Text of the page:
One of the best ways to help your child is to make sure he or she gets a good night’s sleep. Well-rested children are more attentive, have a more positive mood, and learn more quickly. Most experts agree that children between ages 3 and 5 need 10-12 hours of sleep while kids between ages 7 to 12 need 9-10 hours.
Unfortunately many children with sensory processing difficulties (and their parents!) do not sleep well. Exhausted children do not think, behave, and learn at their best, and being tired makes it even harder to deal with sensory challenges. Persistent sleep disturbances result in higher levels of stress hormones, irregular biorhythms, decreased attention and cognitive skills, and heightened overall arousal because the body compensates to combat sleepiness.
Children with sensory problems may lack adequate rest for many reasons such as because they:
are unable to lower the arousal level of the central nervous system in order to reach the state of calm required to drift off to sleep.
have trouble filtering out sounds inside and outside the house, whether it’s traffic or crickets outside or even the sound of a sibling breathing in the next bed or the next room!
can’t tolerate the sensation of sleepwear, sheets, pillows, blankets, and sometimes even the firmness/softness mattress itself.
have difficulty waking up from daytime naps which causes them to oversleep and then be unable to fall sleep again until very late at night.
emotional factors such as anxiety or anger, fear of bad dreams, or feeling left out of family activities, especially if there are older siblings who stay up later.
There are many theories and books on fostering sleep in children. I usually recommend Marc Weissbluth’s Healthy Sleep Habits, Happy Child. Sometimes parents need some extra help from a sleep specialist, especially if the child snores to rule out sleep apnea or other physical conditions that may be interfering with sleep.
For children with sensory processing issues, usually some fairly simple changes make a big difference in the quality and quantity of their sleep. Here are a few ideas:
Help set your child’s internal time clock. Have your child go to bed and wake up at the same time every morning, 7 days a week. It’s tempting to let kids stay up late and sleep late on weekends and vacations, but this confuses the body’s internal clock and can cause difficulty falling asleep well beyond the weekend or holiday.
Establish a bedtime routine. To enhance your child’s sense of security, stick to a predictable routine for getting ready for bed every night such as brushing teeth and washing face, cuddling up in bed, and then reading a book together. While it is standard advice to engage only in such relaxing, soothing activities at bedtime, it is possible that your child may actually require some intense vestibular and proprioceptive input before bed. This will take some trial and error. You may find that your child falls asleep more easily if, for example, he jumps on his mini-trampoline as part of his bedtime routine. For some kids, a bath is overstimulating just before bedtime. If this is the case, move bath time to the afternoon or earlier in the evening.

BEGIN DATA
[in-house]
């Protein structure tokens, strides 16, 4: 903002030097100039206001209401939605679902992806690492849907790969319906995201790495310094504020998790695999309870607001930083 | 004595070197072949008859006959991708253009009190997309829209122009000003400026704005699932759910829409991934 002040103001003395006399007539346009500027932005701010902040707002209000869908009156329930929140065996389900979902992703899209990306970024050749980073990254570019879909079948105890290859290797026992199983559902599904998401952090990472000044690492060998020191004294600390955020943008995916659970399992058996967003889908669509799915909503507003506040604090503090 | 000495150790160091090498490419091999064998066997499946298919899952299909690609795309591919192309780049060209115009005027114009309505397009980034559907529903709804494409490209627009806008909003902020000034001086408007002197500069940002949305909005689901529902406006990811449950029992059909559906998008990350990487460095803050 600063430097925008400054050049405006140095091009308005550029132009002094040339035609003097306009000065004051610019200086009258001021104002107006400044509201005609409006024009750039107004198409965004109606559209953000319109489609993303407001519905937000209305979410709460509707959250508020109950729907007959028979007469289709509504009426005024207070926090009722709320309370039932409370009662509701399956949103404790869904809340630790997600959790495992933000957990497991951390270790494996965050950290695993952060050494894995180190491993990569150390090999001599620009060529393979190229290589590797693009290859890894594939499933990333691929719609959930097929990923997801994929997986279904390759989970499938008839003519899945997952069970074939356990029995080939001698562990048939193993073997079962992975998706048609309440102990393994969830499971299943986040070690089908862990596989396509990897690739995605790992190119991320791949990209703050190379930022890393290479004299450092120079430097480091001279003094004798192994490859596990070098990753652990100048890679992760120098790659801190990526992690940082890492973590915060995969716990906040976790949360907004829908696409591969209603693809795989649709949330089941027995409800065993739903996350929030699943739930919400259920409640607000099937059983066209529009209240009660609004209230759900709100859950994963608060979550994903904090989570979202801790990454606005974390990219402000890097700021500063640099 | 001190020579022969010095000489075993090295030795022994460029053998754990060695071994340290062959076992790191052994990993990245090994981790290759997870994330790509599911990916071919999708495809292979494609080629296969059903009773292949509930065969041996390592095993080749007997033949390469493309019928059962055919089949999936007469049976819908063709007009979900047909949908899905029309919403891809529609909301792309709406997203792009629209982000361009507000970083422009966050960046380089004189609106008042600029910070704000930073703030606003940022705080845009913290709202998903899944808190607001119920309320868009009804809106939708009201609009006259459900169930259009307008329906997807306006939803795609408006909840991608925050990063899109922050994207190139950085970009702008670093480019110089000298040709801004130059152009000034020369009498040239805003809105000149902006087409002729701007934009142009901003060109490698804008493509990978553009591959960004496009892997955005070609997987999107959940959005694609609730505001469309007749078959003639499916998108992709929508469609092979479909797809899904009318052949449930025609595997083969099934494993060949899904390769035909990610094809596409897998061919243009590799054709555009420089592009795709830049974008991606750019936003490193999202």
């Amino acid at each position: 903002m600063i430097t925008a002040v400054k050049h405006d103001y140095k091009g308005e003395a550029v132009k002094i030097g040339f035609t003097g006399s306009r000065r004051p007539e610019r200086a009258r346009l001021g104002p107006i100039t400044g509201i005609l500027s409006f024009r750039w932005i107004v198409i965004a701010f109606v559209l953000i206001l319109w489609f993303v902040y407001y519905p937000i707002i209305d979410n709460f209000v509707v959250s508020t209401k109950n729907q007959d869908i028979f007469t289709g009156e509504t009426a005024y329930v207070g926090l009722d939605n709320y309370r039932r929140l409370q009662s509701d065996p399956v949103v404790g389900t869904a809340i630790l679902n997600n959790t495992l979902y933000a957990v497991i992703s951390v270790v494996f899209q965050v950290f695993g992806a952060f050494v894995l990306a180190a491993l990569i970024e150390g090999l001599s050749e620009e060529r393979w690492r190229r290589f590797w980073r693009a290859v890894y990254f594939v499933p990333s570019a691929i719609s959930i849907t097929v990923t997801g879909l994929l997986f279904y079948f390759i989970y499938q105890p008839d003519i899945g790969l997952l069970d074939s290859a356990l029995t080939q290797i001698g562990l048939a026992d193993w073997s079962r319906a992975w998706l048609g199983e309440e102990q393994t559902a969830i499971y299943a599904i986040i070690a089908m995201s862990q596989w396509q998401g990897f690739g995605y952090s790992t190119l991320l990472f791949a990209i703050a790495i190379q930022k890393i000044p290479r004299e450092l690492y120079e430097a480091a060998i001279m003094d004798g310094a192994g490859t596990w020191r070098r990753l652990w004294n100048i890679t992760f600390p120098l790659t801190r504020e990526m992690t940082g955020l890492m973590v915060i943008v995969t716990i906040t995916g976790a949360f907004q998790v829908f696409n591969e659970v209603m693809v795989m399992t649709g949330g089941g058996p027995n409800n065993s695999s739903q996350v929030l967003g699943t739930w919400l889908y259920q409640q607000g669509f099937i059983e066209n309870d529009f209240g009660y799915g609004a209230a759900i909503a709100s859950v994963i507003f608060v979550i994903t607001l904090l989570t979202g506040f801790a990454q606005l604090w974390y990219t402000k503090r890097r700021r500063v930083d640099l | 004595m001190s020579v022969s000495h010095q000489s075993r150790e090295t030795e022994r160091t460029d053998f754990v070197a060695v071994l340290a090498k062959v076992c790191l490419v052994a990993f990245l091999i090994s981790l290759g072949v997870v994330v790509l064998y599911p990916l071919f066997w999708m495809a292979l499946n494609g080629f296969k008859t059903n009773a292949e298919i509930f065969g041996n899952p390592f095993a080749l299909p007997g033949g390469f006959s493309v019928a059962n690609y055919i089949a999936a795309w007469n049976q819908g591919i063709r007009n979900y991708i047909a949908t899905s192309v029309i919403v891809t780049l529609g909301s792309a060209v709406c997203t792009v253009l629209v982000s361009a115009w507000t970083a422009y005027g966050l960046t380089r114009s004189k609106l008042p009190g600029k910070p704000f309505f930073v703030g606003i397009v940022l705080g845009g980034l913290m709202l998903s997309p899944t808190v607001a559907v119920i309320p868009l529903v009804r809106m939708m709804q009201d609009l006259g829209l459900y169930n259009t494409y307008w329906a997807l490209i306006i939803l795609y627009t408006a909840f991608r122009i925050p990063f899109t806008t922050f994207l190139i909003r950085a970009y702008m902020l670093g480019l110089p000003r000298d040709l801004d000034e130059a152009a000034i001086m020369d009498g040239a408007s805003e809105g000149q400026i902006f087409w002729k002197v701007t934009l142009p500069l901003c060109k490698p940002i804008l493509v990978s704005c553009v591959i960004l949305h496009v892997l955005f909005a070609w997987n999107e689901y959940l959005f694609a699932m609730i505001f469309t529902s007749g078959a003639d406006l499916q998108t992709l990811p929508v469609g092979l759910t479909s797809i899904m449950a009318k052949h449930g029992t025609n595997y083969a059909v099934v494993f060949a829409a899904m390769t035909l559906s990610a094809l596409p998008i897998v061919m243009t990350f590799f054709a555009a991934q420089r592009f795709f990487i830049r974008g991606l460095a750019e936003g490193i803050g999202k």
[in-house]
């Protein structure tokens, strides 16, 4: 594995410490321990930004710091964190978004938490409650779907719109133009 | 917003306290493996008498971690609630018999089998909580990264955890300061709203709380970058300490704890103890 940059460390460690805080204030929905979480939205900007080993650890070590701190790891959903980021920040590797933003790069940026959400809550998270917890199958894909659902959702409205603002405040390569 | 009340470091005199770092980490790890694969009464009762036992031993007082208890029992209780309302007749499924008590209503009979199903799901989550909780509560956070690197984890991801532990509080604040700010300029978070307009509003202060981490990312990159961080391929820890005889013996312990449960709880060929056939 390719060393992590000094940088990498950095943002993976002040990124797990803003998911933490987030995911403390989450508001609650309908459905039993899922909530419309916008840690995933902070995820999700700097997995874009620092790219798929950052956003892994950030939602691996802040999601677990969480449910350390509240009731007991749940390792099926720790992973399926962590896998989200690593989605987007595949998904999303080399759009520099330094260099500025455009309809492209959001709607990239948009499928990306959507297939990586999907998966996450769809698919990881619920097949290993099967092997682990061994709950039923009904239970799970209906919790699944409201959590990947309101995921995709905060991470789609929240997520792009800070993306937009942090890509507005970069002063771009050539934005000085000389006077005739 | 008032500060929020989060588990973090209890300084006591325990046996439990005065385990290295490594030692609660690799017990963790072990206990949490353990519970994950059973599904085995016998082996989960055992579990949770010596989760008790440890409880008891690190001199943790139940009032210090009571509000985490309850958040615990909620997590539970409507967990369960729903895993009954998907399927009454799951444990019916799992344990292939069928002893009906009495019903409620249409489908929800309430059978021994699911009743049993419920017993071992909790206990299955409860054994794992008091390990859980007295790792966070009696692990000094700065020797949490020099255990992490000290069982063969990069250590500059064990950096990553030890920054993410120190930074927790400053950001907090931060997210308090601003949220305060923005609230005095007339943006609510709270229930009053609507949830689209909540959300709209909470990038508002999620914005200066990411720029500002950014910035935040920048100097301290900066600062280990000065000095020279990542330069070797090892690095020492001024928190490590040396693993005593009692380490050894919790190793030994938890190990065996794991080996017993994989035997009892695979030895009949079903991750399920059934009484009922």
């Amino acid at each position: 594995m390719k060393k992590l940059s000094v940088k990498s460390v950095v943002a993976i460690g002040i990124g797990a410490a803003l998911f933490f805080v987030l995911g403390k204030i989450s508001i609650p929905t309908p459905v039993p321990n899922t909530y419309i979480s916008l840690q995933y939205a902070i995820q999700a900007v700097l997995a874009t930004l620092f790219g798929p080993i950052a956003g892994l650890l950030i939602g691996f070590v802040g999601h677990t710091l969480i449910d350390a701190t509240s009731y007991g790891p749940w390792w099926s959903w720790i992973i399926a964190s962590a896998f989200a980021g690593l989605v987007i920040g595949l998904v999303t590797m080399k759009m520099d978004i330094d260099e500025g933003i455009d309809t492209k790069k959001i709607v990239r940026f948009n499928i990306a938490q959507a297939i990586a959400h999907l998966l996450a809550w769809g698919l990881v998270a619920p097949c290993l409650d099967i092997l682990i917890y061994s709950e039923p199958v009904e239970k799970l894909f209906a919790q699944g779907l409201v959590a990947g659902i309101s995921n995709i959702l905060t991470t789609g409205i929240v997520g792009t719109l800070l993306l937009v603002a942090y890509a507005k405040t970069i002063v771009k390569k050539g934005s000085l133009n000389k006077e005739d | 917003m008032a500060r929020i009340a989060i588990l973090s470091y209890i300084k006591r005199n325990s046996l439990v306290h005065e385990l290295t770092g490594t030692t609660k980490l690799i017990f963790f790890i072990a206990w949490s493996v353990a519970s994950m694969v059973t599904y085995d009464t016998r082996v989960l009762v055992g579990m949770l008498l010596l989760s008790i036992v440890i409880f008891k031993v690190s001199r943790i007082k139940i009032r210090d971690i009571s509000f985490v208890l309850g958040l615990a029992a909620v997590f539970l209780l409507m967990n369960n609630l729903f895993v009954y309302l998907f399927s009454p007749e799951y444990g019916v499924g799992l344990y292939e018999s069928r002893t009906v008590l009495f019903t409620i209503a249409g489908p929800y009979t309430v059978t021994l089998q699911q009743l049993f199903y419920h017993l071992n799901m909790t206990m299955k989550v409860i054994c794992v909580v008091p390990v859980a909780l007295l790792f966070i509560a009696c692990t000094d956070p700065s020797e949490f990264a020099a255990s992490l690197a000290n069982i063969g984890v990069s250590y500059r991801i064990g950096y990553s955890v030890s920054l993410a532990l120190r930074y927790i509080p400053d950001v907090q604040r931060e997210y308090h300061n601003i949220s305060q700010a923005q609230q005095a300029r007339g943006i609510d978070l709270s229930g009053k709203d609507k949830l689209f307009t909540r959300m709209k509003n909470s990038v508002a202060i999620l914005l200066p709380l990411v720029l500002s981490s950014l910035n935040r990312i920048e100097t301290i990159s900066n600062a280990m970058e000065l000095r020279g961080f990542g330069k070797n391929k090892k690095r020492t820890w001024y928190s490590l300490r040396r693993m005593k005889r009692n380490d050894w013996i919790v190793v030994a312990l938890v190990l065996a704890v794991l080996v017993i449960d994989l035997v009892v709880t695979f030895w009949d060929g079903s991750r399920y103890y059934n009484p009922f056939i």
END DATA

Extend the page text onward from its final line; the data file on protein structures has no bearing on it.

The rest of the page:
Don’t let your child go to bed hungry or thirsty. If needed, give her a light, nutritious snack before bed (and before brushing teeth). Milk and turkey contain L-tryptophan which helps induce sleep. Give just enough to satisfy but not so much that your child will definitely need the bathroom or a diaper change during the night. If your child insists on having a bottle to go to sleep, give him water only to avoid teeth problems.
Consider bedding and clothing. Use unscented laundry detergent and in general, avoid fabric softener because it leaves a residue. Make sure the mattress is not lumpy, too hard, or too soft. Most kids prefer all-cotton bedding and cotton or polar fleece pajamas with tags and labels removed and without elastic waistbands and cuffs.
Make the bedroom conducive for sleep. Use a night light if your child prefers one, but consider whether your child needs the room to be completely dark. Minimize environmental noise by keeping the house relatively quiet, using a white noise machine, or soundproofing the room. Make sure the room isn’t too hot or too cold. Consider what you can do to fix any distressing vibrations from an air conditioner or clanging from a radiator.
Avoid or reduce naps if possible because daytime naps often interfere with nighttime sleep. If your toddler is outgrowing his need for naps, limit nap length or eliminate them and get him to bed earlier at night.
Use the bedroom for sleeping only. By using the bedroom for playing and watching TV, the child may associate the bedroom with activities he can do when awake.
Certain medications and foods may interfere with sleep. Consult your pediatrician if your child is taking medicine (antihistamines, mood stabilizers, etc.) and his or her sleeping habits have changed. In general, avoid giving your child caffeine (chocolate, hot cocoa, ice tea, Coke/Pepsi/Mountain Dew) because it interferes with sleep.
You may also want to consult with your doctor about using a melatonin supplement, which is hormone that helps regulate sleep and wake cycles.
We're the charity dedicated to helping families with children with brain conditions discover a better life together.
Cerebra have developed a guide to help parents understand sleep problems in children with intellectual disability and what can be done to improve sleep. Part one describes common sleep problems in individuals with intellectual disability and how these sleep problems are assessed.
Part two gives a brief overview of sleep problems in specific genetic syndromes. Part three outlines some strategies which may help to reduce or improve sleep problems.
<< Click on the guide image to find it on our website